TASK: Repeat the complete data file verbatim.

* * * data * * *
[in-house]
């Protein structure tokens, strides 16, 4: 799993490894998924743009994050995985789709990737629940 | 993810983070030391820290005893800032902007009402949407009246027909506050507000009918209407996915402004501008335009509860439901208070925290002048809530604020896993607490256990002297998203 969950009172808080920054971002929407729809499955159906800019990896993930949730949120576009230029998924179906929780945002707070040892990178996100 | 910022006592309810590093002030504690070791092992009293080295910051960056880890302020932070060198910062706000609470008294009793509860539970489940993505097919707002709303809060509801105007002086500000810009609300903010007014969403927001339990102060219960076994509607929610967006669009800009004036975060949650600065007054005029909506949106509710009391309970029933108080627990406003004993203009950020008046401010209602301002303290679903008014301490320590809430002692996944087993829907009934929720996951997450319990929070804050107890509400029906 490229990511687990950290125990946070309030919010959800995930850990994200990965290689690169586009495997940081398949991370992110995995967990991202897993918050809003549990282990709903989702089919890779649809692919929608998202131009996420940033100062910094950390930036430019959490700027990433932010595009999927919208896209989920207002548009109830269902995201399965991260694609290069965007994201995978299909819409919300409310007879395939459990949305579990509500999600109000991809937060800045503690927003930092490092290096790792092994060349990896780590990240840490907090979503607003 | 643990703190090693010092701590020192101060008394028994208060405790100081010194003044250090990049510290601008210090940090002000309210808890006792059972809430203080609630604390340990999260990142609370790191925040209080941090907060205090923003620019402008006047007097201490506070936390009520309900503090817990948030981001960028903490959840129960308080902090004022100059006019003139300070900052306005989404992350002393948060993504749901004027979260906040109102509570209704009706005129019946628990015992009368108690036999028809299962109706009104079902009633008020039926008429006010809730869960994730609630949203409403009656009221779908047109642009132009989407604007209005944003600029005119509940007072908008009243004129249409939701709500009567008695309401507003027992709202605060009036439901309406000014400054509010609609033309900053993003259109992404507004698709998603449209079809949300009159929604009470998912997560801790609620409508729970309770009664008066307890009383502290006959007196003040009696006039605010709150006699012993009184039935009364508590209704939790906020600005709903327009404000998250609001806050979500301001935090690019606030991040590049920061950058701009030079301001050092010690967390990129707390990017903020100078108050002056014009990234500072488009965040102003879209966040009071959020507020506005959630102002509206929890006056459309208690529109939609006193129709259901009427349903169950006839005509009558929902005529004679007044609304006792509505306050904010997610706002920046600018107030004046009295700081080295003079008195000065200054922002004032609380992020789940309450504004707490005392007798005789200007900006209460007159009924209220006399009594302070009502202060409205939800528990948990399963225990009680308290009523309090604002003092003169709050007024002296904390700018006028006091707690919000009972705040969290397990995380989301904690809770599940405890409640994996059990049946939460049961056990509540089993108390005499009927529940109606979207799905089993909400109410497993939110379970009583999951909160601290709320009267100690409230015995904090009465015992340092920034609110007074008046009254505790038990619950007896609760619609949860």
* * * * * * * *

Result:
[in-house]
């Protein structure tokens, strides 16, 4: 799993490894998924743009994050995985789709990737629940 | 993810983070030391820290005893800032902007009402949407009246027909506050507000009918209407996915402004501008335009509860439901208070925290002048809530604020896993607490256990002297998203 969950009172808080920054971002929407729809499955159906800019990896993930949730949120576009230029998924179906929780945002707070040892990178996100 | 910022006592309810590093002030504690070791092992009293080295910051960056880890302020932070060198910062706000609470008294009793509860539970489940993505097919707002709303809060509801105007002086500000810009609300903010007014969403927001339990102060219960076994509607929610967006669009800009004036975060949650600065007054005029909506949106509710009391309970029933108080627990406003004993203009950020008046401010209602301002303290679903008014301490320590809430002692996944087993829907009934929720996951997450319990929070804050107890509400029906 490229990511687990950290125990946070309030919010959800995930850990994200990965290689690169586009495997940081398949991370992110995995967990991202897993918050809003549990282990709903989702089919890779649809692919929608998202131009996420940033100062910094950390930036430019959490700027990433932010595009999927919208896209989920207002548009109830269902995201399965991260694609290069965007994201995978299909819409919300409310007879395939459990949305579990509500999600109000991809937060800045503690927003930092490092290096790792092994060349990896780590990240840490907090979503607003 | 643990703190090693010092701590020192101060008394028994208060405790100081010194003044250090990049510290601008210090940090002000309210808890006792059972809430203080609630604390340990999260990142609370790191925040209080941090907060205090923003620019402008006047007097201490506070936390009520309900503090817990948030981001960028903490959840129960308080902090004022100059006019003139300070900052306005989404992350002393948060993504749901004027979260906040109102509570209704009706005129019946628990015992009368108690036999028809299962109706009104079902009633008020039926008429006010809730869960994730609630949203409403009656009221779908047109642009132009989407604007209005944003600029005119509940007072908008009243004129249409939701709500009567008695309401507003027992709202605060009036439901309406000014400054509010609609033309900053993003259109992404507004698709998603449209079809949300009159929604009470998912997560801790609620409508729970309770009664008066307890009383502290006959007196003040009696006039605010709150006699012993009184039935009364508590209704939790906020600005709903327009404000998250609001806050979500301001935090690019606030991040590049920061950058701009030079301001050092010690967390990129707390990017903020100078108050002056014009990234500072488009965040102003879209966040009071959020507020506005959630102002509206929890006056459309208690529109939609006193129709259901009427349903169950006839005509009558929902005529004679007044609304006792509505306050904010997610706002920046600018107030004046009295700081080295003079008195000065200054922002004032609380992020789940309450504004707490005392007798005789200007900006209460007159009924209220006399009594302070009502202060409205939800528990948990399963225990009680308290009523309090604002003092003169709050007024002296904390700018006028006091707690919000009972705040969290397990995380989301904690809770599940405890409640994996059990049946939460049961056990509540089993108390005499009927529940109606979207799905089993909400109410497993939110379970009583999951909160601290709320009267100690409230015995904090009465015992340092920034609110007074008046009254505790038990619950007896609760619609949860």